Image via AP.

Last week, the Department of Health and Human Services announced that they had appointed Representative John Fleming (R-LA) as a deputy assistant secretary. Fleming, who will report directly to HHS Secretary Tom Price, is a member of the Freedom Caucus and longtime anti-abortion activist. As a Congressman, he supported numerous abortion restrictions, including a 20-week ban.

But Fleming is probably best known for being a fan of The Onion. In 2012, Fleming found an article from the satirical publication titled “Planned Parenthood Opens $8 Billion Abortionplex,” to be particularly informative. The Onion’s post is a pitch-perfect sendup of some of the most extreme anti-abortion activists fantasies, including manufactured quotes from Cecile Richards who stands “under a banner emblazoned with Planned Parenthood’s new slogan, ‘No Life Is Sacred.’” The fictional abortionplex also included, “coffee shops, bars, dozens of restaurants and retail outlets, a three-story nightclub, and a 10-screen multiplex theater—features intended not only to help clients relax, but to foster a sense of community and make abortion more of a social event.”

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The article was apparently believable enough for Fleming, who unironically shared The Onion post to his Facebook page. “More on Planned Parenthood, abortion by the wholesale,” Fleming wrote in the now deleted post.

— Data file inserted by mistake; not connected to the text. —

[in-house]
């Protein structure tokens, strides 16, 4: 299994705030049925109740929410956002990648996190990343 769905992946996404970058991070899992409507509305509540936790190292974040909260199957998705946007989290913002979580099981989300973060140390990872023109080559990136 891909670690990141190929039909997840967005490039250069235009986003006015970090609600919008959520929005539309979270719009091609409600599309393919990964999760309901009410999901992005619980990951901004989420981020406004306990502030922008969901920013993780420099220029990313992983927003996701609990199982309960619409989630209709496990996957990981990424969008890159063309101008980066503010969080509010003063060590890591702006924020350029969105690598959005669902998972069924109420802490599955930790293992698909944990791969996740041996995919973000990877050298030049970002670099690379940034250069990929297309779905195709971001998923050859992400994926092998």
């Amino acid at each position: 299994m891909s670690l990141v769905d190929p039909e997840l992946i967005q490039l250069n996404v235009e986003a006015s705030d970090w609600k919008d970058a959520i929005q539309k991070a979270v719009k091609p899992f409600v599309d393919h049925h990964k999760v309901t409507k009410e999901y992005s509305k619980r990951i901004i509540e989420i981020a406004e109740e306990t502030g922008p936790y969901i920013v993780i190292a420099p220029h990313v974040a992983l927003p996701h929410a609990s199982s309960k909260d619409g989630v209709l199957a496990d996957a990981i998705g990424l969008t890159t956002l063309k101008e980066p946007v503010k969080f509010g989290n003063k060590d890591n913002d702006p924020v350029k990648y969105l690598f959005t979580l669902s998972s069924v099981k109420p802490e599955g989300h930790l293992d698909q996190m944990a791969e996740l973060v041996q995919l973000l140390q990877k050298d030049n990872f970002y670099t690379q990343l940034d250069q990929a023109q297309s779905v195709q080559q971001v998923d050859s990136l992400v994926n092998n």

Though the anecdote is worth an eye roll, it’s also a good illustration of the kind of men Secretary Price is appointing to HHS—the kind who will ultimately make decisions about a range of healthcare policies, including birth control and numerous preventative services. Prior to the passage of the Affordable Care Act, Price was a vocal detractor of both the legislation and the birth control requirement and it’s likely he will dismantle as much of the ACA as he can.

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Meanwhile, Price spent today defending Donald Trump’s proposed budget cuts at the National Institutes of Health. Under the current proposal, the NIH would lose $1.2 billion in the current fiscal year and another $5.8 billion by 2018. Price said that the agency, which oversees the research grants specifically targeted by the cuts, should work to lower its “indirect” expenses.